“I didn’t do it to save the climate, I did it to save my child.”
I found this recent statement by Svante Thunberg, father of teenage climate campaigner Greta, incredibly moving. Talking on BBC Radio 4’s Today programme, Mr Thunberg was asked why he had supported his daughter’s activism even though it meant her leaving school and being subjected to ‘hate’ on social media. He explained that prior to emerging on to the world stage Greta had suffered with severe depression after being diagnosed with Asperger’s Syndrome at the age of 12. Her symptoms were exacerbated by despair over the state of the climate and the lack of effective action by world leaders.
He and his wife initially tried to reassure Greta, suggesting that she shouldn’t worry as human ingenuity would eventually solve things. But her state of mind only started to improve when they decided to take her seriously. Greta’s mum, Malena Ernman, an opera singer, stopped flying and cancelled singing contracts that required plane travel to fulfil.
“She did it to save her child because she saw how much it meant to her,” said Mr Thunberg in the radio interview. “And then when she did that she saw she grew from that and how much energy she got from that.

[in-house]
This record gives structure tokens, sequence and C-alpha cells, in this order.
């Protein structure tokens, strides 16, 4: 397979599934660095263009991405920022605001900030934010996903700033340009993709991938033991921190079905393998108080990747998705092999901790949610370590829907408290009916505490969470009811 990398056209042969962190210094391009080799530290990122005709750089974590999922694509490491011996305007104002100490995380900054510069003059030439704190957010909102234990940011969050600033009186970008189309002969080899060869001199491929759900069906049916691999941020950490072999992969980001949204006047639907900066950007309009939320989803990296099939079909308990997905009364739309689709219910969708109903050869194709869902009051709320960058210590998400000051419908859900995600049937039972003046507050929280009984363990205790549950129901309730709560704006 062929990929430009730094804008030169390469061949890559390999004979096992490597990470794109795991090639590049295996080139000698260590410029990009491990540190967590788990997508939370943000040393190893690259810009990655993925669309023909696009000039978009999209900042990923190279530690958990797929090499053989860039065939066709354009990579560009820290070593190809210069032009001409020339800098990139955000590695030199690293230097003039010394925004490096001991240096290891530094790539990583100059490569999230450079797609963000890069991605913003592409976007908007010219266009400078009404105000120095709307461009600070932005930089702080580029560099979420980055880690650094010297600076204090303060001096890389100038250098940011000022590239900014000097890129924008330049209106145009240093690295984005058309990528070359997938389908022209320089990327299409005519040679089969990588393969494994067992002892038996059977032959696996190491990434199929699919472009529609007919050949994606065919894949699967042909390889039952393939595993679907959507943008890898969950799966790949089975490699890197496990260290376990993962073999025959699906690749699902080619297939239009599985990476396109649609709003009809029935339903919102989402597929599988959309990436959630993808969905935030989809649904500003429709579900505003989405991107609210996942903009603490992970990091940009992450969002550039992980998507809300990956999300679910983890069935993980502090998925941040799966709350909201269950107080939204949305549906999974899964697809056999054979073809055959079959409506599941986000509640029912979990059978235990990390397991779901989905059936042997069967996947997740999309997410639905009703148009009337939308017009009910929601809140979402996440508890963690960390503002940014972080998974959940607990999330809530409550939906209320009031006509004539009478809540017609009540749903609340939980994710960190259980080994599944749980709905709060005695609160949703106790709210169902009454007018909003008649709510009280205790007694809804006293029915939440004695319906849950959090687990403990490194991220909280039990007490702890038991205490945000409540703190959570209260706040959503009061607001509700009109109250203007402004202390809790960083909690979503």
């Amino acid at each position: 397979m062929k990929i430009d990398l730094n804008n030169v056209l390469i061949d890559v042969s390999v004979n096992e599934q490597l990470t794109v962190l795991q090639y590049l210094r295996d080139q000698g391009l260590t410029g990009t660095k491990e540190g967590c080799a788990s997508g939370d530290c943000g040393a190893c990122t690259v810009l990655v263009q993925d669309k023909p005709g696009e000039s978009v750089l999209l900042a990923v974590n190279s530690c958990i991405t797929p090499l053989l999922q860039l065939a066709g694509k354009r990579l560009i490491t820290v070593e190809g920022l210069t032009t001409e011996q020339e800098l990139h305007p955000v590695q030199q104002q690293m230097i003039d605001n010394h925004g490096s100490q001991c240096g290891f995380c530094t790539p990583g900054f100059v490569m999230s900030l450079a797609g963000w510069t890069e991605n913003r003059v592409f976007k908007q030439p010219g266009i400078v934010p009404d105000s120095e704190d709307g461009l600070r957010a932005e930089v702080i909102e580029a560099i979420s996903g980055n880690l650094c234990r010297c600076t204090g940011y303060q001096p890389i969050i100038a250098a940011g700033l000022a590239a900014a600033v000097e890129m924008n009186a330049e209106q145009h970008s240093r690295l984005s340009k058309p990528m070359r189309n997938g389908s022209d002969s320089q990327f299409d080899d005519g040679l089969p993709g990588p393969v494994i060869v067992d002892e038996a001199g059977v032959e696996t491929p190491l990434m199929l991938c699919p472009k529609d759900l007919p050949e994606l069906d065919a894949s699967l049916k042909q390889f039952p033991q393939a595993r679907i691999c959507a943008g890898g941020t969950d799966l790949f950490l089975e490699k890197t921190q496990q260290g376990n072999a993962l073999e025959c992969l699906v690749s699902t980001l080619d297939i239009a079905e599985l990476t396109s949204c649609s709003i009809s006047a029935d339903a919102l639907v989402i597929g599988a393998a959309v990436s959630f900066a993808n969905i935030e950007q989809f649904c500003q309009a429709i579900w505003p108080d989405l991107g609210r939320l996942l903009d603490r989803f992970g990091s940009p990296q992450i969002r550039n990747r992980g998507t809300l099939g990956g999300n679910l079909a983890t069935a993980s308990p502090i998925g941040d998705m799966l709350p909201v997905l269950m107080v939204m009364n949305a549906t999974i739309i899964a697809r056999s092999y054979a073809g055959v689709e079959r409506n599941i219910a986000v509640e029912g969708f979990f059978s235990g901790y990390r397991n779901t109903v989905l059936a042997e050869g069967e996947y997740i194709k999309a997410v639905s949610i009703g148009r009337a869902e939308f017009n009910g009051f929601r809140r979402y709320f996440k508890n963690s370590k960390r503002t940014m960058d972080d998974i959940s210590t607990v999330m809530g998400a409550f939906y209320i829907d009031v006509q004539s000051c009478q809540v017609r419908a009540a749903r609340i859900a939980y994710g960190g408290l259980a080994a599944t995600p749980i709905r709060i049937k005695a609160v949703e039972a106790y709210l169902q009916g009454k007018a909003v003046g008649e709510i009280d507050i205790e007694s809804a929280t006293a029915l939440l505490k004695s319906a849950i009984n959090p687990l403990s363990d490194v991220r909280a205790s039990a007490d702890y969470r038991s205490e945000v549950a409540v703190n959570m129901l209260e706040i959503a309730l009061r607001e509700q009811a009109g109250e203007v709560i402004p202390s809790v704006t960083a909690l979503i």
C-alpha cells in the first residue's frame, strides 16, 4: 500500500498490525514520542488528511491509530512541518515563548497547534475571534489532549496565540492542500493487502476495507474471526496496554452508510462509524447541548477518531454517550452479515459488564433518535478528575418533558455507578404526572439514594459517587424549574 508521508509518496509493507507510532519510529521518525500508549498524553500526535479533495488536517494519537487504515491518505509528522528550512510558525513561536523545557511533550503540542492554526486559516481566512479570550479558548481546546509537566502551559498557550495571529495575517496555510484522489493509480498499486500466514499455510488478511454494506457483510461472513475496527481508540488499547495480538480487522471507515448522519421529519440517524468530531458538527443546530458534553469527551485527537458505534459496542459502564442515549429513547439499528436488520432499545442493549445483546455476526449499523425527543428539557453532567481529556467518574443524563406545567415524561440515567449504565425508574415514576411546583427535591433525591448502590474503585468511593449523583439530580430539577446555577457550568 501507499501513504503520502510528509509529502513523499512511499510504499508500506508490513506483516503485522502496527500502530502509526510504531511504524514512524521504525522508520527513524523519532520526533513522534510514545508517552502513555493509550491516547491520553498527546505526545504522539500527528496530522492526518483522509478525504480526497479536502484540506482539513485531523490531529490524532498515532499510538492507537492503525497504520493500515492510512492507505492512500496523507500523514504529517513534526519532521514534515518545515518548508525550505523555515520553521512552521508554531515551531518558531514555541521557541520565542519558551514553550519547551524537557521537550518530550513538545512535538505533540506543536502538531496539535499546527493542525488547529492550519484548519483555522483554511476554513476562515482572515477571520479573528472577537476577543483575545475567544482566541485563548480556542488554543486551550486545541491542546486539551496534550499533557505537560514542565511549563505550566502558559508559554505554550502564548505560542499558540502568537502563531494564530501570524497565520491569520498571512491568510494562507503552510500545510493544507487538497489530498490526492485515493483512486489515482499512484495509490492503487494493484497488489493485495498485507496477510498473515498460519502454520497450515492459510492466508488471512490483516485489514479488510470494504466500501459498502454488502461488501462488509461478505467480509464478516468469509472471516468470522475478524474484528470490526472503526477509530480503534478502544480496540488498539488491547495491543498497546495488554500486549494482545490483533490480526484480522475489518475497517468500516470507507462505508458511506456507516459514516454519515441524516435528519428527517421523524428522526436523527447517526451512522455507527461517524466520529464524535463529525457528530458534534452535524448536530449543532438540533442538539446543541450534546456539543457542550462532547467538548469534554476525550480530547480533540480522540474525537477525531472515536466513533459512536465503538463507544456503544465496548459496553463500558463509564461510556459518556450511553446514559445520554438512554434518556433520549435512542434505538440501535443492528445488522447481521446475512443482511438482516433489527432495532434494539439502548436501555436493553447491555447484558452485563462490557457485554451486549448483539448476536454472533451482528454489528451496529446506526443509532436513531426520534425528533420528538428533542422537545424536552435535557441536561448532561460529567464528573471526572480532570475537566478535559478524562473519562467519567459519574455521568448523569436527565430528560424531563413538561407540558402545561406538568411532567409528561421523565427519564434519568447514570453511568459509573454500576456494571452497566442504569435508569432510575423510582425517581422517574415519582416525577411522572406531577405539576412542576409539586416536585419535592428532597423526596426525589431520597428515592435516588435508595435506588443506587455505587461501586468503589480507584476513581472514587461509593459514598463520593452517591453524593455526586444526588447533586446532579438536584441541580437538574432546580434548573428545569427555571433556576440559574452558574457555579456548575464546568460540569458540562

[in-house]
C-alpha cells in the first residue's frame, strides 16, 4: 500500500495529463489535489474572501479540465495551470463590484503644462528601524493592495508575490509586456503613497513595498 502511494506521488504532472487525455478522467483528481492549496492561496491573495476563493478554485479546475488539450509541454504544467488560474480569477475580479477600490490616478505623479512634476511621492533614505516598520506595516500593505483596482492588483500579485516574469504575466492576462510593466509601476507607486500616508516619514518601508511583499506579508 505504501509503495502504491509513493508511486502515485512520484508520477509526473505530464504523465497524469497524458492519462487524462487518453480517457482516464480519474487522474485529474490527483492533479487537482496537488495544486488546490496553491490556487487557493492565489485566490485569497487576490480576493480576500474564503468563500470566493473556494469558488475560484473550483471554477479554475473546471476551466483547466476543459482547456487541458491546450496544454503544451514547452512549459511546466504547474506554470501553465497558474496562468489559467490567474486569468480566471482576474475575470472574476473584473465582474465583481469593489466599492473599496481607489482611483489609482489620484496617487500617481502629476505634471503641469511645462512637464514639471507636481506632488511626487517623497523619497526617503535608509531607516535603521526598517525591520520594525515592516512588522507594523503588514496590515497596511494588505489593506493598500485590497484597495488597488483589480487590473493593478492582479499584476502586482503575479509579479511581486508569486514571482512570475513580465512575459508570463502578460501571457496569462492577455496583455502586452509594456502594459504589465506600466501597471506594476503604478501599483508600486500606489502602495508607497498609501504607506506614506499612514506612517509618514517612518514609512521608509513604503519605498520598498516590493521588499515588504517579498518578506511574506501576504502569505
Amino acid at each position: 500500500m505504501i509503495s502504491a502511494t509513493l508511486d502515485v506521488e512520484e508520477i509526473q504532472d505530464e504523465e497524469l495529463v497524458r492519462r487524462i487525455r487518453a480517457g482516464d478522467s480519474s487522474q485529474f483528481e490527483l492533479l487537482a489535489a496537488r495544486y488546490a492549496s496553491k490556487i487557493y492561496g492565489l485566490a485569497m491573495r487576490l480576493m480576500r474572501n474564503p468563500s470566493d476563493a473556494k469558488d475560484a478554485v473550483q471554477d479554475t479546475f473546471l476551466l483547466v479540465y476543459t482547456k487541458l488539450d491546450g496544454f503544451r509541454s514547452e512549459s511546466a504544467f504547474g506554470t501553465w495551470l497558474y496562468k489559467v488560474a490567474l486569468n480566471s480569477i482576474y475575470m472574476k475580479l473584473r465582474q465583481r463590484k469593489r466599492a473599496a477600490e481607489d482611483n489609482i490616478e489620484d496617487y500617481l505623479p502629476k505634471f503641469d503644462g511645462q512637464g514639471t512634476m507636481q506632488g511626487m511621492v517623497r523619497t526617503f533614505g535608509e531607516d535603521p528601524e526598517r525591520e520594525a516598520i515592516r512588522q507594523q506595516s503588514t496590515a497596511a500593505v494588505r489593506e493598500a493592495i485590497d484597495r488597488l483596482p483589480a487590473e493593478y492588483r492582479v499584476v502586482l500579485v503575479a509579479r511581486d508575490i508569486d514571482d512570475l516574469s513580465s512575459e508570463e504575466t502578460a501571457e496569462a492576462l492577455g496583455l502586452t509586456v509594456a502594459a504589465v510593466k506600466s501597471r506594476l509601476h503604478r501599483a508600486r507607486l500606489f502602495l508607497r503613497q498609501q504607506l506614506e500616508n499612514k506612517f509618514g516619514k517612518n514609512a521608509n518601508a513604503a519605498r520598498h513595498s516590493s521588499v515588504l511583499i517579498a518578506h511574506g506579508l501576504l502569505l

“So then we thought ‘wow’ and then I became vegan, and she got more and more energy from these things.
“But I didn’t do it to save the climate, I did it to save my child.”
Sven and Malena have done something inspiring for other parents of depressed or anxious children. They have taken their child seriously. Parents and carers who do this can really help. Rather than treating the child as a ‘problem’ which needs to be fixed and their concerns as something that can be ‘grown out of’, parents can radically and bravely take their child’s opinions at face value.
Really listening and engaging with a young person’s issues can make them feel genuinely understood and cared about. And if the parent can make changes themselves then the whole family system can benefit. This is harder than it sounds. The Thunbergs were not and still aren’t climate activists in their own right. But their willingness to affirm and support their daughter and to treat her like she and her concerns really matter is probably the most powerful thing they could do for her mental health.